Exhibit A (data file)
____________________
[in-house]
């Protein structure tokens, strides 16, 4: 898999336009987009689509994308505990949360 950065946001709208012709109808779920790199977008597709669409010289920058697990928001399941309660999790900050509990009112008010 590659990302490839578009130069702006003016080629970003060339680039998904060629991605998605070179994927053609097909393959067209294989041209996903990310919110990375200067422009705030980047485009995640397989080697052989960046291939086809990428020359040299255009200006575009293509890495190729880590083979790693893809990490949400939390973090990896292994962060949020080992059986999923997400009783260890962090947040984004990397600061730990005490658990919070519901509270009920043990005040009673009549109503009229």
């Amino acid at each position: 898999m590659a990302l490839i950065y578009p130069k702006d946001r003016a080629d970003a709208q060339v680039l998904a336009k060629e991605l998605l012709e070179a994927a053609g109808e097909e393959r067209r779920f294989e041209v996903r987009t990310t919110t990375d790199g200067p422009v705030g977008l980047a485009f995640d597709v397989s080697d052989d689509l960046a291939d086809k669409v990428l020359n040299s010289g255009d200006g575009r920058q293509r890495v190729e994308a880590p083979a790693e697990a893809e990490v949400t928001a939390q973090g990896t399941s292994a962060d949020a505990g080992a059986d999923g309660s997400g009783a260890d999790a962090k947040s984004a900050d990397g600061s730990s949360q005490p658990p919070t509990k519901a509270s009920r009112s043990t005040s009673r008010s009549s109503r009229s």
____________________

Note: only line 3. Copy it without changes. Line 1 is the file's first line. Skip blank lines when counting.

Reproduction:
């Amino acid at each position: 898999m590659a990302l490839i950065y578009p130069k702006d946001r003016a080629d970003a709208q060339v680039l998904a336009k060629e991605l998605l012709e070179a994927a053609g109808e097909e393959r067209r779920f294989e041209v996903r987009t990310t919110t990375d790199g200067p422009v705030g977008l980047a485009f995640d597709v397989s080697d052989d689509l960046a291939d086809k669409v990428l020359n040299s010289g255009d200006g575009r920058q293509r890495v190729e994308a880590p083979a790693e697990a893809e990490v949400t928001a939390q973090g990896t399941s292994a962060d949020a505990g080992a059986d999923g309660s997400g009783a260890d999790a962090k947040s984004a900050d990397g600061s730990s949360q005490p658990p919070t509990k519901a509270s009920r009112s043990t005040s009673r008010s009549s109503r009229s």